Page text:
The Biggest Buddhist Myth You’ve Heard

Buddha Belly

Since the beginning of the Buddhist monastic order, the rules of food were strict.
Monks and nuns alike were not allowed to grow or store their own food.
Instead, they could only eat if they were given alms.
It didn’t matter if the food was good or not, or even if it was rotten or not, it didn’t matter; it was to accepted with gratitude.
Buddha even forbade them to ask for anything that they preferred to eat.
They were to eat only what commoners ate- which turns out, also included meat.

The Buddhist Hollywood Myth
Surprised?
I know I was when I first found out!
I had thought that all Buddhists were vegetarian- but that is a myth created by Hollywood. After all, when’s the last time you saw or heard of any Buddhist eating meat in pop culture?
Buddha was a realist; he understood that not everyone was going to be making vegetarian food, and the principle of accepting charity was more important.
He laid down a very specific rule in this regard:
“Monks, I allow you fish and meat that are quite pure in three respects: if they are not seen, heard or suspected to have been killed on purpose for a monk. But, you should not knowingly make use of meat killed on purpose for you.”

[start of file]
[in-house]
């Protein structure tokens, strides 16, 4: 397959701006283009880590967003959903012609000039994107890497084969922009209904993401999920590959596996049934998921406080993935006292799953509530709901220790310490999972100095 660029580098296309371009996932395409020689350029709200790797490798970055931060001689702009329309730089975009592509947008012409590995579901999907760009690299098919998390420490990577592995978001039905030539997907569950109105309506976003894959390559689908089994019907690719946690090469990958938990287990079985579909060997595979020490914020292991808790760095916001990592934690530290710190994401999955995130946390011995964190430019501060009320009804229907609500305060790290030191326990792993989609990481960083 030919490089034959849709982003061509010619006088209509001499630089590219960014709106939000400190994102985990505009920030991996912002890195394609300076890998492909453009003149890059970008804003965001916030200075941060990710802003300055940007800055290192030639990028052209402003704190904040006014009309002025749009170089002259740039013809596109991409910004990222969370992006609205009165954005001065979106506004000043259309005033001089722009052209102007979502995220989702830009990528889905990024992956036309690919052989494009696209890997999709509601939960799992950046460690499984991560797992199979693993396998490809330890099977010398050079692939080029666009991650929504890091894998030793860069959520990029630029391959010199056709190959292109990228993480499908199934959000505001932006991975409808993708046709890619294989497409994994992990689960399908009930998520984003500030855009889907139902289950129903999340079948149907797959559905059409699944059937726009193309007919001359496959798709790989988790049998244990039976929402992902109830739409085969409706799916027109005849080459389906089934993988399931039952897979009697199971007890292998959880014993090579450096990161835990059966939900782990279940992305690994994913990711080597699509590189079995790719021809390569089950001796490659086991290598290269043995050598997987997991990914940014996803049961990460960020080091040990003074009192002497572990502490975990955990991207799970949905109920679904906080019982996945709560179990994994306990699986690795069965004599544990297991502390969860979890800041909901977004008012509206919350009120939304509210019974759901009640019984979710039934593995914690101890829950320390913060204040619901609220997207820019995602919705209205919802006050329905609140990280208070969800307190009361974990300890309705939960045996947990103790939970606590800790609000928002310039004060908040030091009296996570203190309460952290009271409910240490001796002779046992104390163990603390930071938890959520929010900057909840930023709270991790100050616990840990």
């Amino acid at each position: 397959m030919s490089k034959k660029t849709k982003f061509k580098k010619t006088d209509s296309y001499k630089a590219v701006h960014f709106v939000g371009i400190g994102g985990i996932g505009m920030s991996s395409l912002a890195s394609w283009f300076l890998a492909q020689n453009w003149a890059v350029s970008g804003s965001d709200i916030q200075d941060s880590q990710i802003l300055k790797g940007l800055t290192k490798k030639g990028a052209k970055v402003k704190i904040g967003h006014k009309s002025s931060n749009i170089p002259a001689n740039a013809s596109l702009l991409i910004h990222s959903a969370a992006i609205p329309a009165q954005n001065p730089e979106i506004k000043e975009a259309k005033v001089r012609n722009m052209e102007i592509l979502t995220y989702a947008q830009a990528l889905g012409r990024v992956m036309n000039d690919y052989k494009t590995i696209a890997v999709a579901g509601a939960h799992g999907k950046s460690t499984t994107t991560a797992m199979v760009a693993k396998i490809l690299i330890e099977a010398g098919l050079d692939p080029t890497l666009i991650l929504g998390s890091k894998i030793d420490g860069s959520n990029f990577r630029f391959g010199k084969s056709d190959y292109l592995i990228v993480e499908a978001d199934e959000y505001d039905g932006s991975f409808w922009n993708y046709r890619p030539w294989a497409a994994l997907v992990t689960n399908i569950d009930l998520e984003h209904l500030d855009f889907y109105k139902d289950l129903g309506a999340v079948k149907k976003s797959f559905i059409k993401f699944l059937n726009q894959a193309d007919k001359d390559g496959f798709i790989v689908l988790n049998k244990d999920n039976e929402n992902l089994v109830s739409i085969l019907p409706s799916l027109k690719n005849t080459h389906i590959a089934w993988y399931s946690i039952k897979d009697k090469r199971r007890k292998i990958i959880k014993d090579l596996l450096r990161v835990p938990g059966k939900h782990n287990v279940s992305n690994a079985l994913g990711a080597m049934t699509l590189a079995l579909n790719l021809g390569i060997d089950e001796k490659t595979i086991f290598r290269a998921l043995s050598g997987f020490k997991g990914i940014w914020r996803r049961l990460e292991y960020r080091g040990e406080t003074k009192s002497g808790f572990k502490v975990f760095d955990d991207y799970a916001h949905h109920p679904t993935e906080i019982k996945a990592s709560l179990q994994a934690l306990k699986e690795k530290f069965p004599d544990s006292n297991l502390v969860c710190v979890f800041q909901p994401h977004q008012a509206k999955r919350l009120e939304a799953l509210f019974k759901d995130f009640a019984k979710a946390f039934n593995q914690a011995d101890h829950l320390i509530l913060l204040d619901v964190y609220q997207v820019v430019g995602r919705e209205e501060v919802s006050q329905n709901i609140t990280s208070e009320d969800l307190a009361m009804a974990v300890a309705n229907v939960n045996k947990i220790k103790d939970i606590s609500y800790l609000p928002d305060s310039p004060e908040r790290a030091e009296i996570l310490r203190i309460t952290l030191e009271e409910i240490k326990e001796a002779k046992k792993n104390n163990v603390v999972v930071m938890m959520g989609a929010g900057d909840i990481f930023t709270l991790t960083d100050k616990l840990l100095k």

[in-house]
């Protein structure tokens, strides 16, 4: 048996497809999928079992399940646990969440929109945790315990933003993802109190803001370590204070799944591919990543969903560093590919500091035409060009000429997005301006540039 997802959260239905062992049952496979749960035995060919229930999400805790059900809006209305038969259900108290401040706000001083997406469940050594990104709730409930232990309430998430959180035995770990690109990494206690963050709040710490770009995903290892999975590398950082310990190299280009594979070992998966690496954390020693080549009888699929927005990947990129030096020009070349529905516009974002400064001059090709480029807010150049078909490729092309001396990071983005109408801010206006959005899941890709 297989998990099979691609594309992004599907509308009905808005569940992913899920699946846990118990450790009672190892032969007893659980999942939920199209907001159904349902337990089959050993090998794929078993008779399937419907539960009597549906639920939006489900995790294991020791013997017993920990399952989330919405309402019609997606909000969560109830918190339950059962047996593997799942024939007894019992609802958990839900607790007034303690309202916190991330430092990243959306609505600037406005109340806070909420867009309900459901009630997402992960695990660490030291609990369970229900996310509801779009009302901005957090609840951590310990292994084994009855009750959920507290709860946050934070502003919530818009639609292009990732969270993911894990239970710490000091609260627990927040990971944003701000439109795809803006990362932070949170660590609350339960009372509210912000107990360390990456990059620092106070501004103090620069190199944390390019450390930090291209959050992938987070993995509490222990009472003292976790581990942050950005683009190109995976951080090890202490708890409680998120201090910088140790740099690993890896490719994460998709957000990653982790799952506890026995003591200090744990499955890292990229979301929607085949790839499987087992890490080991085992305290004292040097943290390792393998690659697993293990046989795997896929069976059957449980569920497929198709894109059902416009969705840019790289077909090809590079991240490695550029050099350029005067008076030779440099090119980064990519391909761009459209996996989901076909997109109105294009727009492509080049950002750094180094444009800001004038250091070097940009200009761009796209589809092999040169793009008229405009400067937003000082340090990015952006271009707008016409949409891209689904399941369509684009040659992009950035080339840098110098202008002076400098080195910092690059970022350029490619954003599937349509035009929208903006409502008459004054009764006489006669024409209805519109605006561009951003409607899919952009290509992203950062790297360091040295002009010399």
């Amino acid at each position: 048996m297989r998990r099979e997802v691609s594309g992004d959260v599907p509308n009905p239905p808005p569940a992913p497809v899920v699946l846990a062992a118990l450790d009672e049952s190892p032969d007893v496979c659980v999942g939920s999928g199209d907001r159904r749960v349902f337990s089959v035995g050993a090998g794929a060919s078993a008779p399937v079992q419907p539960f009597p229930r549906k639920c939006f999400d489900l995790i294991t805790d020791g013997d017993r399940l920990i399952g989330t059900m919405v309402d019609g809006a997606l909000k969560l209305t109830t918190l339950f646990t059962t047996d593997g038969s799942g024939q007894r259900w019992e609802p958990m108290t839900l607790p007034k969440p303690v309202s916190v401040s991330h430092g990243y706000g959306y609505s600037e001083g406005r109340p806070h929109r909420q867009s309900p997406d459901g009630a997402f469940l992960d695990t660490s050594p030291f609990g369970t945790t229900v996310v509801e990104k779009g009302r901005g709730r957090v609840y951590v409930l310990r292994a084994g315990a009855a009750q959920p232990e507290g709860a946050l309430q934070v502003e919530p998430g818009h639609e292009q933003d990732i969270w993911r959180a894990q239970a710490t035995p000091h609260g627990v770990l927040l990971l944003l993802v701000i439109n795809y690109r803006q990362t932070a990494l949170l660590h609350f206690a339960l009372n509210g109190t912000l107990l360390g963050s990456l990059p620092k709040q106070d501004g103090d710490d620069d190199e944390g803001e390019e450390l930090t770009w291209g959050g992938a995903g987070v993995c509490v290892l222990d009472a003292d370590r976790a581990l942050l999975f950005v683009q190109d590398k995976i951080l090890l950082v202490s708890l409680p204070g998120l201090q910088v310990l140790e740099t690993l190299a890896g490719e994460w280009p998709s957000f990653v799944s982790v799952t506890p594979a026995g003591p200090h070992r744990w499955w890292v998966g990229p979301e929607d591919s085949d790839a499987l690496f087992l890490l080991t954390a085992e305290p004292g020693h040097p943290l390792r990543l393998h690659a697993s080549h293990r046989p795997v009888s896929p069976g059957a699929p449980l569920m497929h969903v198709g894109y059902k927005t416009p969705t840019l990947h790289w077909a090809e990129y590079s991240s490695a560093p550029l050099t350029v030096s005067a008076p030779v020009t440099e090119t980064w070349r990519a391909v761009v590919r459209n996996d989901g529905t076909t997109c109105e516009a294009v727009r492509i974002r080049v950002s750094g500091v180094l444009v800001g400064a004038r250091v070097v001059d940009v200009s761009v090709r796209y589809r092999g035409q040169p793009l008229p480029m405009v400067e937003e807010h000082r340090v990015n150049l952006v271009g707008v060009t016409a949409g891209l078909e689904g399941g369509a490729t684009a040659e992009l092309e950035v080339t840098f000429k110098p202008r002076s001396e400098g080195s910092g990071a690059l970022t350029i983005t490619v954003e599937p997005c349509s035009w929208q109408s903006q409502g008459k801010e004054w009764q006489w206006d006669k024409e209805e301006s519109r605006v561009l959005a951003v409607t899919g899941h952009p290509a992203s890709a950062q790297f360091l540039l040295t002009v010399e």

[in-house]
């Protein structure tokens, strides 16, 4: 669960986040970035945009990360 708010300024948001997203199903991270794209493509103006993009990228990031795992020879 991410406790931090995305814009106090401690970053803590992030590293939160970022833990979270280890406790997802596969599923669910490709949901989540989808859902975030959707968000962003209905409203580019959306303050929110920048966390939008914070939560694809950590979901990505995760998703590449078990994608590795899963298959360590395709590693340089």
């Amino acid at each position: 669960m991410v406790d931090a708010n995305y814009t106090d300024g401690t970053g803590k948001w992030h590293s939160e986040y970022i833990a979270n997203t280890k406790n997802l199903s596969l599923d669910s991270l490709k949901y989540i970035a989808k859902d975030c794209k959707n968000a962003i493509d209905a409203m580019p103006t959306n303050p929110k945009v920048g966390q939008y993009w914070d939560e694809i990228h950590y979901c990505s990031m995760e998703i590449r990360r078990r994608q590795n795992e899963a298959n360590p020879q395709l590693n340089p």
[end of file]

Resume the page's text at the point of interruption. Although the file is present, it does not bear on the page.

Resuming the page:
That is, if a monk or nun receives meat in alms, they should accept it provided that animal was not specifically killed for them.

Did the Buddha Eat Meat?

Buddha lived under the same rules that all the other monastics did.
He owned nothing, including food.
Living in a culture that valued meat and prized it as an important part of honoring guests, Buddha would have most definitely eaten meat.
And while there are not specific stories that relate Buddha eating meat, we can infer that he did.

So while Buddha may have preferred to be a vegetarian, and so did his monastics, they put the principle of acceptance and humility before their own desires.

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